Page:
"Studies based on camera trap capture and recapture can be done in most tiger reserves in India. But it needs the involvement of all individuals and institutions that possess the expertise and resources and not just the government," says Dr. Karanth.
This is an eminently feasible research agenda. There is a large pool of research talent with an impressive record of international journal publications; public support for wildlife conservation and tigers is high; there is sufficient funding for such programmes. What the conservation community looks forward to is a strong research bias at the Ministry of Environment and Forests and in the State Governments.
At the top of the list of conservation priorities must be the maintenance of high prey abundance in forests through strict protection; regular monitoring of prey numbers through line transect surveys; tracking of core tiger populations using reliable methods like camera trapping (which could have prevented the tragedy at Sariska by sounding an early alarm about reduced presence of tigers); preventing fragmentation, human impacts and conflicts through voluntary relocations of forest dwellers and other forms of habitat consolidation.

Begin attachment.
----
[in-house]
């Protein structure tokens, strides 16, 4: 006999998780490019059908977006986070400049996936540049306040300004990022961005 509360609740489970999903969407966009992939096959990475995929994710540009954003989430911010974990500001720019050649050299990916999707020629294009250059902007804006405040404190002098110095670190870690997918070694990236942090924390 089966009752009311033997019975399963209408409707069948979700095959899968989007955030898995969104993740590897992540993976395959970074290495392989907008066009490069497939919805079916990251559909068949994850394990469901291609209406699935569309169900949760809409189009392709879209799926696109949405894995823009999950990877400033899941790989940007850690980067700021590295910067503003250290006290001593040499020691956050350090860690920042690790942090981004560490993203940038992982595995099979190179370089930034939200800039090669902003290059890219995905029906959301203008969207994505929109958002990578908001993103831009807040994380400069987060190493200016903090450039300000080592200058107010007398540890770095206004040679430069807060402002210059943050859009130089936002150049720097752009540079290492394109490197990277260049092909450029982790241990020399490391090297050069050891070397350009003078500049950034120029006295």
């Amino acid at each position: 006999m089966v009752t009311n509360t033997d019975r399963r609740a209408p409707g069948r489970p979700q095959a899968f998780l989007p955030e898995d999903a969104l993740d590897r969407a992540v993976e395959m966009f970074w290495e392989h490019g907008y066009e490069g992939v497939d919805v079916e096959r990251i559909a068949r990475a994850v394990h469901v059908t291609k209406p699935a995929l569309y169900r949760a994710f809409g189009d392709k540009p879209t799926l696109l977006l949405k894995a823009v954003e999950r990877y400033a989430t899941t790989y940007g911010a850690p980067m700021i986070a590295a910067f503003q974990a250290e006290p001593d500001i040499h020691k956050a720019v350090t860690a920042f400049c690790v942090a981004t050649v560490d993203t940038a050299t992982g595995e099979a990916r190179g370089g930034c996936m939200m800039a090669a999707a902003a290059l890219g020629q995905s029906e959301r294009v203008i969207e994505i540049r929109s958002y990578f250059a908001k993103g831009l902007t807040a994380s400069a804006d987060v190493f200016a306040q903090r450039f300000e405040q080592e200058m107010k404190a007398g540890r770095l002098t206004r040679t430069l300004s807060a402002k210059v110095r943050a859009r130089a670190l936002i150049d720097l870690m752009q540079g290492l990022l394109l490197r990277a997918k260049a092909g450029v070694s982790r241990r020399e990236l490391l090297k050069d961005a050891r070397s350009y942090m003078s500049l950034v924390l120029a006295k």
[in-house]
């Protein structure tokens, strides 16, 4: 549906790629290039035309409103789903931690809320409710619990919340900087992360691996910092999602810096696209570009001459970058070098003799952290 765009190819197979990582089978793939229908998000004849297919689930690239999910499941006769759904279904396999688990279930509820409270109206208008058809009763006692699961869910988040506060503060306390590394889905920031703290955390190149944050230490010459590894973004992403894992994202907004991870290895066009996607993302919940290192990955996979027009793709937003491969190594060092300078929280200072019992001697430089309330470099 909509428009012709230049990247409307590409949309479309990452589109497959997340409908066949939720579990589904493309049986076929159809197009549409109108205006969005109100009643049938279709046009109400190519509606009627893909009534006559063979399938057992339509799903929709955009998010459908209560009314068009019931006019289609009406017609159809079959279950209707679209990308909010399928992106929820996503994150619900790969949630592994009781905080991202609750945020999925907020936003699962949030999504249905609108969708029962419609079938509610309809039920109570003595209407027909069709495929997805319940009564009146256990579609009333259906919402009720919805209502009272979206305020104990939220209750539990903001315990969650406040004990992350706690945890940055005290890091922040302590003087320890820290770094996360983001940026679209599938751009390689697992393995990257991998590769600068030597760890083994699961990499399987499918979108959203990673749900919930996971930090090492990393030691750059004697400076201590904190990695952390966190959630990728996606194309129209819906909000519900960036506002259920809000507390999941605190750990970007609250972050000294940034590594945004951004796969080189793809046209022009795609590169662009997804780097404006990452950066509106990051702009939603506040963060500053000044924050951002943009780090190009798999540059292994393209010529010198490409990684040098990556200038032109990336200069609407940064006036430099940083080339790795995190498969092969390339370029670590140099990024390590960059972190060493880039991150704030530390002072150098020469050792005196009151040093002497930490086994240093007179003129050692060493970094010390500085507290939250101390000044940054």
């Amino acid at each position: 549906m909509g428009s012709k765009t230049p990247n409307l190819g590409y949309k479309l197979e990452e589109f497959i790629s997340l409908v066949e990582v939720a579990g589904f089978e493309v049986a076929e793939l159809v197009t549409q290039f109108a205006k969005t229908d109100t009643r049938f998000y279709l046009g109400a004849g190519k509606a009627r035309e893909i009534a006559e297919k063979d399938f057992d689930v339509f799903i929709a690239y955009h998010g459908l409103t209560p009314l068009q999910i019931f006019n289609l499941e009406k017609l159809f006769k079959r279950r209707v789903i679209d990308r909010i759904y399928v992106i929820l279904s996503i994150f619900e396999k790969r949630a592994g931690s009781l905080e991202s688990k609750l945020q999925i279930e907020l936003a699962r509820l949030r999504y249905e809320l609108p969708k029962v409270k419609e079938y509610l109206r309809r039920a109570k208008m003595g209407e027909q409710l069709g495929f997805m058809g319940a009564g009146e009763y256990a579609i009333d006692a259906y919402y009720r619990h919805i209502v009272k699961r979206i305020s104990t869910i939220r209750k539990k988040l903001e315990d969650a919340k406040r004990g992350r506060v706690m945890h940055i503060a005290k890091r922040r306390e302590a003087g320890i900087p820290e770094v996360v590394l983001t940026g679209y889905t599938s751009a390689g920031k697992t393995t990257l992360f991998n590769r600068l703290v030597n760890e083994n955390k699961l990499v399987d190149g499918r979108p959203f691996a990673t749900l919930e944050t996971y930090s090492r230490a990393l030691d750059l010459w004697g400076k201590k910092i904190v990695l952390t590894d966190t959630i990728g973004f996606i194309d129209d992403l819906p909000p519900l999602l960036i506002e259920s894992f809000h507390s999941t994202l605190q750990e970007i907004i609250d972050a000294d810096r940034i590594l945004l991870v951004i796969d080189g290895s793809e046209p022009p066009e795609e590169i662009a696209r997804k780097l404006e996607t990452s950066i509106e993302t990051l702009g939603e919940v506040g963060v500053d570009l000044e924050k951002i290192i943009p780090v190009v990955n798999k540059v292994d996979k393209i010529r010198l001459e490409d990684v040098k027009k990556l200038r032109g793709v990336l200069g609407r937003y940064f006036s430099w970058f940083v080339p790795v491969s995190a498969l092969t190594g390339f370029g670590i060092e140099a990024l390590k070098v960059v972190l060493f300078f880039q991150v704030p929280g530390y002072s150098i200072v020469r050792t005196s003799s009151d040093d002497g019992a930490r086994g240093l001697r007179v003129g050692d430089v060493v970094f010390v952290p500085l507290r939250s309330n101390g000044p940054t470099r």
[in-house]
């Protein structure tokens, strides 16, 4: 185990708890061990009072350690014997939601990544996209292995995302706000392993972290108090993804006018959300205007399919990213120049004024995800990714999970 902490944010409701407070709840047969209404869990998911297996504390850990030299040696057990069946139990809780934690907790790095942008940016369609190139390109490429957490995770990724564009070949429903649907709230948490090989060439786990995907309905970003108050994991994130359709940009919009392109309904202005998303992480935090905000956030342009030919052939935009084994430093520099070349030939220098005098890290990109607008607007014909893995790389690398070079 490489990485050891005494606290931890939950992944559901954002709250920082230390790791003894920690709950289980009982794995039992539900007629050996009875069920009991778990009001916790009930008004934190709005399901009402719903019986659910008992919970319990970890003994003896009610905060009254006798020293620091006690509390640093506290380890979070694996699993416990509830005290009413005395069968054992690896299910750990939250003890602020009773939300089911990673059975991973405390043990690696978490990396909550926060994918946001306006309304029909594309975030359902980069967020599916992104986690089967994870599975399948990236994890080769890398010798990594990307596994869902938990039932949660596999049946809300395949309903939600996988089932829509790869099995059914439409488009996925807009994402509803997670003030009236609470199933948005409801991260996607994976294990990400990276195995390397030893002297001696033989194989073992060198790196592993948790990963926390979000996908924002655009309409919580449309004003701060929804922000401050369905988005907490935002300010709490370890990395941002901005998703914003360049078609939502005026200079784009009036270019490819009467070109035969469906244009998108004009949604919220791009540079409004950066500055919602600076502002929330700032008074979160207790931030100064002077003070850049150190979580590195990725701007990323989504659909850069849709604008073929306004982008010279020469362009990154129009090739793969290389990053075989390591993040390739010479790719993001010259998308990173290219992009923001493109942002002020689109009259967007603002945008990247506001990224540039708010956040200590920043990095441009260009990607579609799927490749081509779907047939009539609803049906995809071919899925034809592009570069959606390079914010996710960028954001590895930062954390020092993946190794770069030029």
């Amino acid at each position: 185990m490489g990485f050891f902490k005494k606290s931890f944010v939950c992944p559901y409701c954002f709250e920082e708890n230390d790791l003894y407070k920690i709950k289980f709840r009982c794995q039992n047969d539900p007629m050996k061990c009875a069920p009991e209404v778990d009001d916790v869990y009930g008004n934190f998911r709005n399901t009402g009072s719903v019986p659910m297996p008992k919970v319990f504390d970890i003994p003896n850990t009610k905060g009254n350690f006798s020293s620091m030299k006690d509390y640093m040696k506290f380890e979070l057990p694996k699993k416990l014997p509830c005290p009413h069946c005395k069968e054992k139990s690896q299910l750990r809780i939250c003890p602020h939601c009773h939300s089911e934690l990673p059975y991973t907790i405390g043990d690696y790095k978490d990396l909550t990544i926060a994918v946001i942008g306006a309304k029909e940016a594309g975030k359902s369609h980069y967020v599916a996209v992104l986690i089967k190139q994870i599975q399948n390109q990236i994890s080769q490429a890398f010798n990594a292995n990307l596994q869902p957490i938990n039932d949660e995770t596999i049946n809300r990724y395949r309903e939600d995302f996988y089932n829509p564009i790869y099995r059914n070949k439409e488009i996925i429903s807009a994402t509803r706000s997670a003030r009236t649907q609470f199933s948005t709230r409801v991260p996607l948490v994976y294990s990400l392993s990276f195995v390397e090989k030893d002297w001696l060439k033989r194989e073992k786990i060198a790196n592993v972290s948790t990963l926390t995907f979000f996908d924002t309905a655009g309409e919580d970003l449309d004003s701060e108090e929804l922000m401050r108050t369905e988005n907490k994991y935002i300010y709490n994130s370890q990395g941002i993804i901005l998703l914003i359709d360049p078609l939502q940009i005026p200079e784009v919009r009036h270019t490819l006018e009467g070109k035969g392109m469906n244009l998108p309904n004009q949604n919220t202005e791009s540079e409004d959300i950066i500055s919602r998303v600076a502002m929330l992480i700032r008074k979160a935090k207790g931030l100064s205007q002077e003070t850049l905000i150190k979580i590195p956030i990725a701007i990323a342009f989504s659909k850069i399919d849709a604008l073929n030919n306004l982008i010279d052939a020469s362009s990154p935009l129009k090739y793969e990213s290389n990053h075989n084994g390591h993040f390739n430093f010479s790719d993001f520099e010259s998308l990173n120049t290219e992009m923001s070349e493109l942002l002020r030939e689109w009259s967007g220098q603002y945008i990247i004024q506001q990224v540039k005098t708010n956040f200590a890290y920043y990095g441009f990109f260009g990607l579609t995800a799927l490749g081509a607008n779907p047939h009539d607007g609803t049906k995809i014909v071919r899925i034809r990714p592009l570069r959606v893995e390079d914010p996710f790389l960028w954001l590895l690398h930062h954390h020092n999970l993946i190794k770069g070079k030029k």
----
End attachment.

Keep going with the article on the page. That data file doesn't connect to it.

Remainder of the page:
Nagarahole and its neighbouring reserves show that India can hope to save its megafauna for future generations despite mounting human pressures, if it understands the scientific basis of conservation. Without informed conservation policies, the MoEF, its agencies like Project Tiger and the State Forest departments will be unable to measure the success of their pro-wildlife actions.
THE first rays of sunlight filter in through the mist-covered canopy at base camp, close to the holding area of Nagarahole National Park at 7. Nagaraj N Bhat, a researcher with a particular interest in bats, prepares to set out with his men on his daily routine. His colleagues, C.M. Bipin and S. Sachin, engineers-turned-field biologists, will lead the other teams.